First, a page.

Tuesday, April 8, 2008

Aromatherapy: Rosemary

Rosemary, also known as Rosemarinus officinalis is native to the Mediterranean area.

The name of the oil is derived from the Latin words for “dew of the sea”, a reference to its pale blue dew-like flowers. Rosemary is often found growing near the sea and has a reputation for improving memory. Wedding traditionalists have added sprigs of rosemary to wedding bouquets as symbols of love and loyalty.

Rosemary is an attractive evergreen shrub with pine needle-like leaves. Its blue flowers last through spring and summer in warm, humid climates. In a warm climate it can remain in the same location for up to 30 years! In climates where freezing temperatures are expected it is best to grow in pots that can be taken indoors during winter.

Recently, rosemary has been the object of laboratory and animal studies investigating its potential in the prevention of cancer and its antibacterial properties. Both lab and animal studies suggest that rosemary’s antioxidant properties may have activity against colon, breast, stomach, lung, and skin cancer cells. Much more research in this area, including trials involving people must be conducted before conclusions are drawn about the value of rosemary for cancer.

Rosemary’s aromatherapy benefits include improved mental clarity, alertness, memory, mood uplifting and the relief of mental fatigue. Rosemary also helps to relax tight muscles, improves digestion, clears breathing, purifying, and is one of nature’s most powerful antioxidant that fights aging. You’ll find rosemary to be a popular scent used in our products such as our very popular Rosemary Lavender Soap.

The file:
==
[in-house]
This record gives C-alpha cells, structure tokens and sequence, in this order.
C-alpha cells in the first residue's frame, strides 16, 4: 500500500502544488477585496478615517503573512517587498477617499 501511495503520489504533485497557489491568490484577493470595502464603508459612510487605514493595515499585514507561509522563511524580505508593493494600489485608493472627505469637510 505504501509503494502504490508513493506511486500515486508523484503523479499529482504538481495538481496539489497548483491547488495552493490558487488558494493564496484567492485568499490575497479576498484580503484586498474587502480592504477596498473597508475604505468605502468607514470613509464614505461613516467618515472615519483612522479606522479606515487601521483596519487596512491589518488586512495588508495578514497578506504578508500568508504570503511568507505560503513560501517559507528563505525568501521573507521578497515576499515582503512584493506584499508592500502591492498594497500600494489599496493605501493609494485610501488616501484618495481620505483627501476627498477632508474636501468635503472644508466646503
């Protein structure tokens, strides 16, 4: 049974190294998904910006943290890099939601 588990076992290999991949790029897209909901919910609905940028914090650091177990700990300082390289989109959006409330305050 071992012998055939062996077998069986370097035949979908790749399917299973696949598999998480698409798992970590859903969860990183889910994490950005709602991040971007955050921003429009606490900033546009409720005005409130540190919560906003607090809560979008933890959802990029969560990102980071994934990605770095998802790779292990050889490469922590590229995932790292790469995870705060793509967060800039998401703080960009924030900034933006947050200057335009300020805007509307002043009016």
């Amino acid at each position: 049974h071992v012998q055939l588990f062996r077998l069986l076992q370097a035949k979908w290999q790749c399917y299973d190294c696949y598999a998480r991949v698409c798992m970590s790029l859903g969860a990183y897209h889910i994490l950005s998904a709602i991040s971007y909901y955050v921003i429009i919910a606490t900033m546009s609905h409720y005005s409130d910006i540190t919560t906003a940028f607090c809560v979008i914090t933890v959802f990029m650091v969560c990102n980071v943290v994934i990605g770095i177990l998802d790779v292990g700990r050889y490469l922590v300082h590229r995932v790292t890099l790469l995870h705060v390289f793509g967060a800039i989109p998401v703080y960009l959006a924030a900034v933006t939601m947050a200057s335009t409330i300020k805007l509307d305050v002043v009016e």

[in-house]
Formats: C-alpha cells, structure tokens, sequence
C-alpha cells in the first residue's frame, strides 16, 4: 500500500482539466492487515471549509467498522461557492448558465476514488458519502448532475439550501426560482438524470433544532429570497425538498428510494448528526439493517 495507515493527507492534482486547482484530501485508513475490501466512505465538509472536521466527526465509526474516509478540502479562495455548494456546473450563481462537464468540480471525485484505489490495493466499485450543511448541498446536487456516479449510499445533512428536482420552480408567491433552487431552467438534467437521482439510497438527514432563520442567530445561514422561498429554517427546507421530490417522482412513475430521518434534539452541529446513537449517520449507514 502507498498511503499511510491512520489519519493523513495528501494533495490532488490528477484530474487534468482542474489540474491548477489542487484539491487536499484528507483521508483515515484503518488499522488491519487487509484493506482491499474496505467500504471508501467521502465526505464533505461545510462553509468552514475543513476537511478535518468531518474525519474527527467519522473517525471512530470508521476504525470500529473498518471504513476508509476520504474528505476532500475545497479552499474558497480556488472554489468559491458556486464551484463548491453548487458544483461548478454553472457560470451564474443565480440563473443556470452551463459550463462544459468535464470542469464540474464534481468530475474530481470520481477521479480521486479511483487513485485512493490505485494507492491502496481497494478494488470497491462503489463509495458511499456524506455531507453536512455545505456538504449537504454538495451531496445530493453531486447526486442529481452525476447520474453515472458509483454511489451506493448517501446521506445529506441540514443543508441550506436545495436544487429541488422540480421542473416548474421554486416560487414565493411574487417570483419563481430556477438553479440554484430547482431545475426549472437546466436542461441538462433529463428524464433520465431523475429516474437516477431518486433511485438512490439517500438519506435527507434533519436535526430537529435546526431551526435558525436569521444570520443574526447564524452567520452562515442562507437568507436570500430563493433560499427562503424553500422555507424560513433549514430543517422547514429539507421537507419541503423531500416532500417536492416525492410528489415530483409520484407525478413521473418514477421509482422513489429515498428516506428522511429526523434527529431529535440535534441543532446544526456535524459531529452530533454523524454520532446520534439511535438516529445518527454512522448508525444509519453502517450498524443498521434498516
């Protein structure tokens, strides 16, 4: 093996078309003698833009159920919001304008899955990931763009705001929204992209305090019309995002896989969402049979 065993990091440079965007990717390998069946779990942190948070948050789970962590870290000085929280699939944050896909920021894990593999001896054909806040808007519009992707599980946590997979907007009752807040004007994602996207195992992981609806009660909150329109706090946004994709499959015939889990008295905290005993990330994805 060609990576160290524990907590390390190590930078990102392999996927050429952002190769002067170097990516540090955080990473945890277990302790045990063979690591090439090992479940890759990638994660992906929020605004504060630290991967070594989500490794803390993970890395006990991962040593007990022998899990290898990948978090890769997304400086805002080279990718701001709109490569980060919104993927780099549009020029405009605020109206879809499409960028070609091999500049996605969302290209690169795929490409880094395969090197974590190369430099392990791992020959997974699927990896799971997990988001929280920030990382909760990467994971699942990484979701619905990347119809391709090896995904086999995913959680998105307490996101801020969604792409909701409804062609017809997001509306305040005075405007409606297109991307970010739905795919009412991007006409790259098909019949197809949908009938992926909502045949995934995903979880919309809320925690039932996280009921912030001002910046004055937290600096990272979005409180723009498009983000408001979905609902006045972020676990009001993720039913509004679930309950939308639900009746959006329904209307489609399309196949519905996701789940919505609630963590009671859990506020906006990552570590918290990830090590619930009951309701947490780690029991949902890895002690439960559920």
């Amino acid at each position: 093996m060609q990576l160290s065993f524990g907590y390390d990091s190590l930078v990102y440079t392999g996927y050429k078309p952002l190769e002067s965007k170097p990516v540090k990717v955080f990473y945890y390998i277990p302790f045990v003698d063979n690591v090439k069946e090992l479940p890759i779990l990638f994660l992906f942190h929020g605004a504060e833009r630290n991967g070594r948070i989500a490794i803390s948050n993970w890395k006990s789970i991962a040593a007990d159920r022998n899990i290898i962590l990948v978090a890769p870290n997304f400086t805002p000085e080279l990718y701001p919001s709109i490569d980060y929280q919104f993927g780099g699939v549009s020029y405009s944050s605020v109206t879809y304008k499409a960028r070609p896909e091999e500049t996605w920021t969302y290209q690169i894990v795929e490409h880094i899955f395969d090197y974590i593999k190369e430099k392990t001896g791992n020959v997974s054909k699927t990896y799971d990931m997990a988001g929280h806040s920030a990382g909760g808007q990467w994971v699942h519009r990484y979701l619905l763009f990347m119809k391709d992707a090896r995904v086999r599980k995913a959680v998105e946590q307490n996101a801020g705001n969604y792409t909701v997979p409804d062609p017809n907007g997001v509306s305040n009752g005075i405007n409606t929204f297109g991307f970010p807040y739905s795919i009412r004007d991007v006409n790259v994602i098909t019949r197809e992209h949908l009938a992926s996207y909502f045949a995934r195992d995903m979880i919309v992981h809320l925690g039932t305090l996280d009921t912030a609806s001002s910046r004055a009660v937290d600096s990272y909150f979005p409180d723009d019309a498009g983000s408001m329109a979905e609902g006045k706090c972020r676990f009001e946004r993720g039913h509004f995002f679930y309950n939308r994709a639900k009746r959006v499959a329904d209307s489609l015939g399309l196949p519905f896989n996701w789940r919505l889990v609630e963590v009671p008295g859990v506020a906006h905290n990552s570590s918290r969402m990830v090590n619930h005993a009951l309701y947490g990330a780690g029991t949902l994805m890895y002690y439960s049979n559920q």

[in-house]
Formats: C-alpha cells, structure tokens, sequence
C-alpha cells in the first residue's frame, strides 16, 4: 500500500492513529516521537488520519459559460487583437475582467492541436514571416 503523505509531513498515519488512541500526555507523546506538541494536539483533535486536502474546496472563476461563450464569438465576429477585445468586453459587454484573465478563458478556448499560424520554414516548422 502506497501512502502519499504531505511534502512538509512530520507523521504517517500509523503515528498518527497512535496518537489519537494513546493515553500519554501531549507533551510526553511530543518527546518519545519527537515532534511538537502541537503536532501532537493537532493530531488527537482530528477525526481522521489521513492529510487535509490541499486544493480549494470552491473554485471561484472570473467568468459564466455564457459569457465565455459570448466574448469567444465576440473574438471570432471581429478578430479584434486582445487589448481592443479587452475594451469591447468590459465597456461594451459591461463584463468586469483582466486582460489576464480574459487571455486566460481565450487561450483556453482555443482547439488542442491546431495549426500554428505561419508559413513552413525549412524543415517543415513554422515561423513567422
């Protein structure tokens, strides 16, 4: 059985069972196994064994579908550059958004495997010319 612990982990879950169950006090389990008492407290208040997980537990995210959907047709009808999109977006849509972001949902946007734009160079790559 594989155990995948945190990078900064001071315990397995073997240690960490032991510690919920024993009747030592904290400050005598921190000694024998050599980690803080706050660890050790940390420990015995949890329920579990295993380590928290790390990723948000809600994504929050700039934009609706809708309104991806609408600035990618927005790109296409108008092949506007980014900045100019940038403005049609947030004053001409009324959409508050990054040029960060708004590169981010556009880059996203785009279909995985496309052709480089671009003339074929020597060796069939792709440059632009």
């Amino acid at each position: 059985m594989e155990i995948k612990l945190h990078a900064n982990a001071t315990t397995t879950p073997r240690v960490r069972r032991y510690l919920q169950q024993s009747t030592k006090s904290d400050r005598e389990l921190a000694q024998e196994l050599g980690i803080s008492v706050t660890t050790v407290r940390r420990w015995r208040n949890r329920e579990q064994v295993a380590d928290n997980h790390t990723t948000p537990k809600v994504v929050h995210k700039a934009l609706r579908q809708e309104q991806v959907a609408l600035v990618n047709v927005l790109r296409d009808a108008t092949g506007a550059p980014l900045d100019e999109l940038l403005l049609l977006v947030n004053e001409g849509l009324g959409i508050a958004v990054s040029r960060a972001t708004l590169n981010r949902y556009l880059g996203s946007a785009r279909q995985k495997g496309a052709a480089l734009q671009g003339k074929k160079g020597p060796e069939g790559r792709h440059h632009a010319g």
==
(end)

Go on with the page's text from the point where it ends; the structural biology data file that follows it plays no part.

In the kitchen, rosemary is a very popular herb for cooking. It is used in a wide variety of dishes including soups, vegetables, meats, fish, potatoes and some desserts.

Warning: Essential, distilled rosemary oil, (not to be confused with flavored cooking oils), should never be taken internally. It is poisonous in strong doses. Be sure to consult your physician before attempting any medicinal use of any herb, spice or other home remedy.

1 comment:

Degrees in holistic nutrition said...

Thanks for the effort you took to expand upon this topic so thoroughly. I look forward to future post.
The Natural Health field is growing at a phenomenal rate throughout the world. And millions of Americans -- aware of the detrimental effects of drug-based western medicine -- are joining health oriented people around the globe in embracing an alternative natural approach. Encompassing the core building blocks of all living organisms, an holistic lifestyle promotes the building, repair, and maintenance of health. Careers natural medicine